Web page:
The test isn’t just getting out there and working a shift now and then, that’s good, nothing wrong with that, it is a good thing indeed, but it’s so much more – it’s a willingness to suffer, to risk, to stand up and defend your people. You need to feel, the heat of the noon day sun, and the stinging cold of a winter rain! Are you willing to suffer a little for your people? Are you willing to take the risks that a Sergeant, a Lieutenant, Commander, or Deputy Chief, or Chief should be taking for their people? Now don’t misunderstand me I’m not talking about any form of cover up – that is bad and surely to be avoided. Authentic loyalty does not participate in cover ups, with a wink and a nod. That is simply corruption!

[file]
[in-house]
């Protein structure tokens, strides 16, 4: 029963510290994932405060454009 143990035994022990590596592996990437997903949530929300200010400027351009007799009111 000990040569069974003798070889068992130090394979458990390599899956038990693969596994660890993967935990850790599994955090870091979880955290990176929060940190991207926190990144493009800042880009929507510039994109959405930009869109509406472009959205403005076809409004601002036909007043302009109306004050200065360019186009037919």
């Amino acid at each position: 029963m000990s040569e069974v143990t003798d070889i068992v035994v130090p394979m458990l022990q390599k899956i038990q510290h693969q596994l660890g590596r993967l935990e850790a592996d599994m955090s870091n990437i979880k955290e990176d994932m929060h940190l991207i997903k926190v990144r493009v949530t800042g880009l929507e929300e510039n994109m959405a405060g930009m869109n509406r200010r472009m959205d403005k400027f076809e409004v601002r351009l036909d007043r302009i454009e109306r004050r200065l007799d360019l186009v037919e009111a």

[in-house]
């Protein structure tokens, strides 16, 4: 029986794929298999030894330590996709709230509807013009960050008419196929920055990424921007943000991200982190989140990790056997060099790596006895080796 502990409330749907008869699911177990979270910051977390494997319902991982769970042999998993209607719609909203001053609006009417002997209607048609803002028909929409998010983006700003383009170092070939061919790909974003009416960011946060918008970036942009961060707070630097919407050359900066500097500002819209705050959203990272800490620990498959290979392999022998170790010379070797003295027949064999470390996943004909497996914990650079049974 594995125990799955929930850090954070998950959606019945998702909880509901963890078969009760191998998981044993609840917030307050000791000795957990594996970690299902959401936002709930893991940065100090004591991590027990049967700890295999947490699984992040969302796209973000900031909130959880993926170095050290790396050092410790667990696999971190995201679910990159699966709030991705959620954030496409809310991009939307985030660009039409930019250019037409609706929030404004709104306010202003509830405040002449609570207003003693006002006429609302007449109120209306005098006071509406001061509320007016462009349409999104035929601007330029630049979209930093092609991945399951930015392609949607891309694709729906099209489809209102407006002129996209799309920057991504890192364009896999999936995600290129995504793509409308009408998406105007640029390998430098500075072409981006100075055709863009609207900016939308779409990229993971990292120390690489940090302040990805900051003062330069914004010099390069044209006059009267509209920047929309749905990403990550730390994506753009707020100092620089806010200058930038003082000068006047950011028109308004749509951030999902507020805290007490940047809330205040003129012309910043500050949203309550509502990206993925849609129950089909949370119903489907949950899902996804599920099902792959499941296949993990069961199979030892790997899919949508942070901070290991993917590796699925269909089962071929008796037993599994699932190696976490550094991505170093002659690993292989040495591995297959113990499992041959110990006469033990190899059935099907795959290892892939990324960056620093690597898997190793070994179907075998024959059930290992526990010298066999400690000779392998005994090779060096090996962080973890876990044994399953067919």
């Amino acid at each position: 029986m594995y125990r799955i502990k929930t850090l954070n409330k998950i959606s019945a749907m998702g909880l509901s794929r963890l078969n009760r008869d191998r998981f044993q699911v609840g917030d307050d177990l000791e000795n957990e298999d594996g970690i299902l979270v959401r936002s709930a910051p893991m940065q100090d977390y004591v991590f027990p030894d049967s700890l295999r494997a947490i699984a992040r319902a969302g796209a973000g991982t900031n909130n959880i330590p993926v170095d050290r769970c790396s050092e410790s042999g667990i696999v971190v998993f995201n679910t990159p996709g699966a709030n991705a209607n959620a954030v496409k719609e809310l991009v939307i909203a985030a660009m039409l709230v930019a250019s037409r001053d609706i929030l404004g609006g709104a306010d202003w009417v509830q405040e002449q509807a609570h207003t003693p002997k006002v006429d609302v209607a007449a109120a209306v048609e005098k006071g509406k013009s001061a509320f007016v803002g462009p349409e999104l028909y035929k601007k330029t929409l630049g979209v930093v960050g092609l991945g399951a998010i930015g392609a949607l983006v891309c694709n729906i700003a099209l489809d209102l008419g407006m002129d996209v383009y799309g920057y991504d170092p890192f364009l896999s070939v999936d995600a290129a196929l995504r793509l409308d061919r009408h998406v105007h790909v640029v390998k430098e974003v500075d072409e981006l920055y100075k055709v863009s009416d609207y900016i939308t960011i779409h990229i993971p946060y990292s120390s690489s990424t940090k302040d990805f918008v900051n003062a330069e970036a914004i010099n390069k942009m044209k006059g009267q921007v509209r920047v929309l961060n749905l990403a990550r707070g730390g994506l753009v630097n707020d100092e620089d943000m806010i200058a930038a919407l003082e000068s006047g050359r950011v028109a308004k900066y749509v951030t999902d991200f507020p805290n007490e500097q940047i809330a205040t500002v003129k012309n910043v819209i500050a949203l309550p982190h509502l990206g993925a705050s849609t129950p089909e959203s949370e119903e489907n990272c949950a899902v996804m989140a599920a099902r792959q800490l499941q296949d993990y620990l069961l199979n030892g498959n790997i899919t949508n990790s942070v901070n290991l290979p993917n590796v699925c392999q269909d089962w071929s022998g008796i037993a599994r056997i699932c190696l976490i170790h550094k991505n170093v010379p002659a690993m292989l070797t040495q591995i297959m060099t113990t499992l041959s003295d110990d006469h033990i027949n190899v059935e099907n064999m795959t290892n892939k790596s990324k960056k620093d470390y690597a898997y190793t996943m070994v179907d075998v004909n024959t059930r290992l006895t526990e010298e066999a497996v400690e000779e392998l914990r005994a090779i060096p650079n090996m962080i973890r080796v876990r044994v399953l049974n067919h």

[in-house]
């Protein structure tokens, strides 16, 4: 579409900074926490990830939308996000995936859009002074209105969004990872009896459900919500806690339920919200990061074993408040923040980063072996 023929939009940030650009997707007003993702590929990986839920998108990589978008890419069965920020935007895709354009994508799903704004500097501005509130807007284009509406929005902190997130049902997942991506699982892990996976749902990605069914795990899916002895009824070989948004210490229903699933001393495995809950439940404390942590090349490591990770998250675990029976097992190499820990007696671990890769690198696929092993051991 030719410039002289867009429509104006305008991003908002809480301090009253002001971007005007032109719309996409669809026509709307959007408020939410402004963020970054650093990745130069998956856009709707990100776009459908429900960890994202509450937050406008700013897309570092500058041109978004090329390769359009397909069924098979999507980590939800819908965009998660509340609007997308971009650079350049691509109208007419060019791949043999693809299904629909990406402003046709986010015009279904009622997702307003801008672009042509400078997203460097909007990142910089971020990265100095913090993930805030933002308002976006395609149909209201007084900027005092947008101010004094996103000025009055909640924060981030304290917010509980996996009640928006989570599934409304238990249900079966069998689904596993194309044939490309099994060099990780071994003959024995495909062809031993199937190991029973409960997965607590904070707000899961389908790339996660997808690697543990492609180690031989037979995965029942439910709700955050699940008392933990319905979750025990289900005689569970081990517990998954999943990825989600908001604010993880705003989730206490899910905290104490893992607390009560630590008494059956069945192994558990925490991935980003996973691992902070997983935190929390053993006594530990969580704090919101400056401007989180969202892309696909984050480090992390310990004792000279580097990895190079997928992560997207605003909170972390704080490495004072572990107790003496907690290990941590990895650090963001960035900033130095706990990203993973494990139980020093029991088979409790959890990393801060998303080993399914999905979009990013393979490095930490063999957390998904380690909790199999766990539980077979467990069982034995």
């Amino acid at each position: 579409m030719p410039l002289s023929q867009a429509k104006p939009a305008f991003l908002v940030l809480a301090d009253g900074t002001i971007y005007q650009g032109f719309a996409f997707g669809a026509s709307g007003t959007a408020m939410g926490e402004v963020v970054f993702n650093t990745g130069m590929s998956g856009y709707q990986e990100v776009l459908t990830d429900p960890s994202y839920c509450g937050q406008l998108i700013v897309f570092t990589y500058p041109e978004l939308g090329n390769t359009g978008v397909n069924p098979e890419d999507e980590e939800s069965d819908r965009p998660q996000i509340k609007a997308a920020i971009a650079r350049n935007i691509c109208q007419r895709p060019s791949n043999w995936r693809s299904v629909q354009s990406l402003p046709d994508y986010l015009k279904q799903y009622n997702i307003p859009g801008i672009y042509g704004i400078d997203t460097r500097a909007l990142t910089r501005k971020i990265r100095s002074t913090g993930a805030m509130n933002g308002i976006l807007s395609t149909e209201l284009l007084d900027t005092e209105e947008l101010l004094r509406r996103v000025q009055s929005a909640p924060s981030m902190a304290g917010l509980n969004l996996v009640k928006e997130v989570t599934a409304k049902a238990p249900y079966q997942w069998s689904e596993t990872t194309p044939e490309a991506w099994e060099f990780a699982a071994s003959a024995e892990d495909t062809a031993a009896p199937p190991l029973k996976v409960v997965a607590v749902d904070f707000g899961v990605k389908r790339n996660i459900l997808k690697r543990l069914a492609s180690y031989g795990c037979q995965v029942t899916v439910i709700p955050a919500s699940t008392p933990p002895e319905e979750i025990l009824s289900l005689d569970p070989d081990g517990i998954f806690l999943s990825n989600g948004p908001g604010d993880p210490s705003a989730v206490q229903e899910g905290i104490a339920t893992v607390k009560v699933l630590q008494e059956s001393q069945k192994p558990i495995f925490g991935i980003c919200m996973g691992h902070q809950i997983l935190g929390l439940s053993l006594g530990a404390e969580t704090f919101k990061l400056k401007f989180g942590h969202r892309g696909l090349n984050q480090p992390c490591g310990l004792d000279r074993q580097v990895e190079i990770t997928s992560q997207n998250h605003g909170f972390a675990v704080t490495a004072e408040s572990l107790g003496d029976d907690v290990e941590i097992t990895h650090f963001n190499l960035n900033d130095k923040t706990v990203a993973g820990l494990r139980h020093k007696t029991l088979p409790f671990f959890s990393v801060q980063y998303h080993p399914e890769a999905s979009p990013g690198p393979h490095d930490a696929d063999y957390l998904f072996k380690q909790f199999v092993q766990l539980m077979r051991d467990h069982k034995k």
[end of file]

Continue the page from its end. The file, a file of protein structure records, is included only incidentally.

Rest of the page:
A few thoughts on authentic loyalty; Authentic loyalty down the chain of command is defined in my view as having your people’s back when they are acting rightly, willing to go to the wall for your people to defend them when they act in a just way. Authentic loyalty is not covering things up when they do not act rightly. That’s just corruption. Authentic loyalty is in favor of accountability which is about discipline. No discipline – no authentically proud house. No discipline, no accountability and you will continue to experience scandals. Authentic loyalty does not